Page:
Safe At Last: Inside a Woman’s Refuge review: An important television first

Julie Walters narrates this sensitively done documentary

Sean O'Grady
Tuesday 26 February 2019 20:12 GMT
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The hostel looks after women and their children
The hostel looks after women and their children

There are very few television firsts these days, and in most cases there are good reasons for that (taste, public decency, the laws of physics). So Channel 4 scores a remarkable achievement, and one immensely in the public interest, with this unprecedented access to life inside a British women’s refuge.

The hostel houses women and their children on a temporary basis. As well as offering a roof over their heads, safety and access to local police, schools and social services, the hostel also offers therapy and counselling, and tries to help repair the psychological damage done by abusive men. We see and hear it all.

The reason why the hostel has gone for the publicity seems, though unacknowledged, painfully obvious – cuts in local authority funding are jeopardising the group’s future. Despite personal pledges about domestic abuse from the prime minister herself, the outlook for women’s refuges is bleak. One of the many disturbing facts we learn is that there are 300 such hostels in England and Wales, with one in six refuges having been closed over the past eight years. The more the public knows of this the better.

There is also a terrible irony in the title of the show, because safety cannot be guaranteed even in a professionally run women’s refuge. There was one especially distressing case of a woman who had arrived with her children and whose partner was determined to track her down. On the account given in the documentary, she had ended her troubled relationship after 16 years, her teenage children having been exposed to too much of it. Once settled in the hostel, one of them proudly put a picture of themself in their new school uniform on social media, which was a clue for anyone looking to find them. So they have to leave – within one hour, their belongings bundled into cases and bin bags, off to try and find another place to stay, the trauma endured all over again. In the whole country there are only four vacant spaces. So they were not, in the end, “safe at last” after all.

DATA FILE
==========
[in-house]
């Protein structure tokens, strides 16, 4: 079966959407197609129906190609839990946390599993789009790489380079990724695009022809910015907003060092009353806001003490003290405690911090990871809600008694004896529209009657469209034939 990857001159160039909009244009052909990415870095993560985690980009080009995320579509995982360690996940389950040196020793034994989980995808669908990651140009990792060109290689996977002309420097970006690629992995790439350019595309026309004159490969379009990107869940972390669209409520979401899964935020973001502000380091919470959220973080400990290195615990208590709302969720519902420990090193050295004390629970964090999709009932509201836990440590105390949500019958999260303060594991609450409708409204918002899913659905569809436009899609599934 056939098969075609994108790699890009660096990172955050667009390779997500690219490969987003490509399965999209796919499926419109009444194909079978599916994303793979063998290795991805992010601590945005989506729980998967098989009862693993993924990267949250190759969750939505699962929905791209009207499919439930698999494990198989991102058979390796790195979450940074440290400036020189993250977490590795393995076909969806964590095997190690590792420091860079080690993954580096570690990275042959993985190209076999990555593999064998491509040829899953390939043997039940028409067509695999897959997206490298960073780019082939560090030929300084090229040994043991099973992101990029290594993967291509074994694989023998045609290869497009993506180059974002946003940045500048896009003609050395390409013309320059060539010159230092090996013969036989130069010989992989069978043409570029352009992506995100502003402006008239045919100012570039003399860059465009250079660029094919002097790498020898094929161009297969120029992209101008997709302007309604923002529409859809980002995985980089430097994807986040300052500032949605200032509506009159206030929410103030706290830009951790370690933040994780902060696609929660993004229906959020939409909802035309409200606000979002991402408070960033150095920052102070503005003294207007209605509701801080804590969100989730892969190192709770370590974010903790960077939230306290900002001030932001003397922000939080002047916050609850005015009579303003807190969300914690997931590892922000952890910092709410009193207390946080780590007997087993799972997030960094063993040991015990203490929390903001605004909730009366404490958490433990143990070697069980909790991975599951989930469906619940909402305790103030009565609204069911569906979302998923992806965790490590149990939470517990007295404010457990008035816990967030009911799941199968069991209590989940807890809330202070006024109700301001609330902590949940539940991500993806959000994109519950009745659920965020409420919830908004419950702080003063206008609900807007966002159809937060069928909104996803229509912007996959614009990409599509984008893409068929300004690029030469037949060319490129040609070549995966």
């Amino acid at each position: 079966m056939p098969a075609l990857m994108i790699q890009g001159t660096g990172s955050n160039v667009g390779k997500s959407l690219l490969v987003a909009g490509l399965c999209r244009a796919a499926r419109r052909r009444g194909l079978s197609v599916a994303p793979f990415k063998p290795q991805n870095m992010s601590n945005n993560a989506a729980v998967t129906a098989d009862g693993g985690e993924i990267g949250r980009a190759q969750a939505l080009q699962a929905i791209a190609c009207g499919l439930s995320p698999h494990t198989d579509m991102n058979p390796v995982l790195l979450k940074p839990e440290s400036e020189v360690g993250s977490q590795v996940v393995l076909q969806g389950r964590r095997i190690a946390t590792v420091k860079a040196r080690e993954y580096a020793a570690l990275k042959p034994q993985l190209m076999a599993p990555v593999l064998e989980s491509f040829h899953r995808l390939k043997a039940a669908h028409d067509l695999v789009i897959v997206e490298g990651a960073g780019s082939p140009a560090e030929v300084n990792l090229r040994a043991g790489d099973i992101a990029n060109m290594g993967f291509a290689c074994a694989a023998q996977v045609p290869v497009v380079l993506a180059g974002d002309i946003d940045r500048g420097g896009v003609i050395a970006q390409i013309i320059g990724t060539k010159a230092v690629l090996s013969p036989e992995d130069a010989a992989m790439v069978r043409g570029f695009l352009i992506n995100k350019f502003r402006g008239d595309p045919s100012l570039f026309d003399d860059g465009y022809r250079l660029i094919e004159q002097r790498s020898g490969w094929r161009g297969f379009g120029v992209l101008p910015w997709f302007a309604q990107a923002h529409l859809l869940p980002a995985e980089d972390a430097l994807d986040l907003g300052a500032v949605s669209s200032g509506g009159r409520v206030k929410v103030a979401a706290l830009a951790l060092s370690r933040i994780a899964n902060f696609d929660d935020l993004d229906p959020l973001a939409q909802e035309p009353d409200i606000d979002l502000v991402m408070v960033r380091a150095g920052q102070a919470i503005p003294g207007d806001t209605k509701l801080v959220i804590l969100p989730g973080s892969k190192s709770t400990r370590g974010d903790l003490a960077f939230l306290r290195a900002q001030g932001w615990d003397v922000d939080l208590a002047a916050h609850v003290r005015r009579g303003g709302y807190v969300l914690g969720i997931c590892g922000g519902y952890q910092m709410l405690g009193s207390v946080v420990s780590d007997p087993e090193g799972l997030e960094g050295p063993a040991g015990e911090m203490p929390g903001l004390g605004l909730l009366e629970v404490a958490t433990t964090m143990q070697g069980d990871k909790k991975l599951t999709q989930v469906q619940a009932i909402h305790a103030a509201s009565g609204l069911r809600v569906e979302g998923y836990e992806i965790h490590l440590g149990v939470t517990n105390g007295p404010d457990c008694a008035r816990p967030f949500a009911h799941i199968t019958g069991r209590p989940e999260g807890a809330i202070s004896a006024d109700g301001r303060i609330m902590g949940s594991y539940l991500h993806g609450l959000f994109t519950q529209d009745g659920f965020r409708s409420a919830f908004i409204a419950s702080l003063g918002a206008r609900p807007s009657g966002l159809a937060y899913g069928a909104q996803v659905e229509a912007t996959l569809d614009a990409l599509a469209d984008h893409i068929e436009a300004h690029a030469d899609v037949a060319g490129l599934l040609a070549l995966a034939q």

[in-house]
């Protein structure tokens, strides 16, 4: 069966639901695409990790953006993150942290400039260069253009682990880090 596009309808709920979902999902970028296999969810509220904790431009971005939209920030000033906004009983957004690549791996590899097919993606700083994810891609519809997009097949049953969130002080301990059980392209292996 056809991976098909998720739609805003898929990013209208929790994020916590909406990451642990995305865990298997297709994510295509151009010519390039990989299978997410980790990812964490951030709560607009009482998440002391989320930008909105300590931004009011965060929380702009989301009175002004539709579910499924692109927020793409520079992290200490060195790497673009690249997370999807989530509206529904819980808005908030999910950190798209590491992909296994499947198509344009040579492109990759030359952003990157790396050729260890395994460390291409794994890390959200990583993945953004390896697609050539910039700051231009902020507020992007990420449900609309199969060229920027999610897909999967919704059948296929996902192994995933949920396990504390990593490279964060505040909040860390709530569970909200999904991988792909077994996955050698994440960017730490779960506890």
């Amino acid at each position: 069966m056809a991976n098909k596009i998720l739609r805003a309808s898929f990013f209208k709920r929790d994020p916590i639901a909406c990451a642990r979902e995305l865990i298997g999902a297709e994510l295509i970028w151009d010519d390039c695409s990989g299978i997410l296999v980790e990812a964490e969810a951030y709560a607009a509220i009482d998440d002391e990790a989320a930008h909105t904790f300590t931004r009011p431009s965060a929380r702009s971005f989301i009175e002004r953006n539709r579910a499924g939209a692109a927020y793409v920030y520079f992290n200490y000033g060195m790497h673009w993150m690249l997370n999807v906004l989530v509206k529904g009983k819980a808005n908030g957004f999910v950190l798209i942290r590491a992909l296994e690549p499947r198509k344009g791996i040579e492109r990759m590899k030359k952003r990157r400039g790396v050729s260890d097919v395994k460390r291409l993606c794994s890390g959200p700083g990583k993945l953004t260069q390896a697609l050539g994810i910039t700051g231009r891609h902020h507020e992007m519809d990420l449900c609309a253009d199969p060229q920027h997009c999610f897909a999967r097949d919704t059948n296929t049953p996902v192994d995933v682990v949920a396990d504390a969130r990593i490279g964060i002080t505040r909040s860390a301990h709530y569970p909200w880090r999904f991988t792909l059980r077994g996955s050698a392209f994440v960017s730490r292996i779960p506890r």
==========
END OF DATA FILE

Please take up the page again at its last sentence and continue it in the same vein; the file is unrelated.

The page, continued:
The women all have upsetting stories about bullying, emotional abuse, rape in marriage, threats, black eyes, children screaming to “stop hurting mummy”, coercive control, financial control, stalking, sexual abuse, false accusations used as blackmail, and beatings. All are tearful, for us and them.

Some of the women running the hostel understand the experiences of the women who arrived looking for help. One, is a former victim of domestic abuse herself. She tells us the experience of abuse “just completely messes your head up… What people don’t really understand about domestic abuse is that it’s never over”.

All the women we meet have been through an appalling trauma, made worse for those with older children by the way their friendships and contacts are severed when they have to move hundreds of miles away and start all over again, their belongings, pets and schools left far behind. The support they receive is pitifully scant, despite the best efforts of the refuge.

We have, though, come a long way since the police would dismiss calls from desperate, beaten or raped wives as “just a domestic”. There is to be a single specific statutory crime of domestic abuse, which should help bring some of the monsters to justice, and maybe to deter them from using violence on their wives and partners (it’s overwhelmingly male perpetrators). We know much more about the scale and nature of the problem, as revealed in this film: every day the National Domestic Violence Helpline receives more than 230 calls from people looking for a place in a refuge; about 200 of the 700 murders in Britain in a given year are down to domestic violence; the police receive 100 calls per hour from frightened or injured women; an abused partner will leave seven times before escaping for good; and domestic abuse often escalates during pregnancy.

A year in the making, this documentary has been sensitively narrated by Julie Walters, and blends individual cases with statistics and the national picture, relating each to the other appropriately. More than anything, though, the programme would not have been possible to make without brave women who allowed the cameras to witness their distress.

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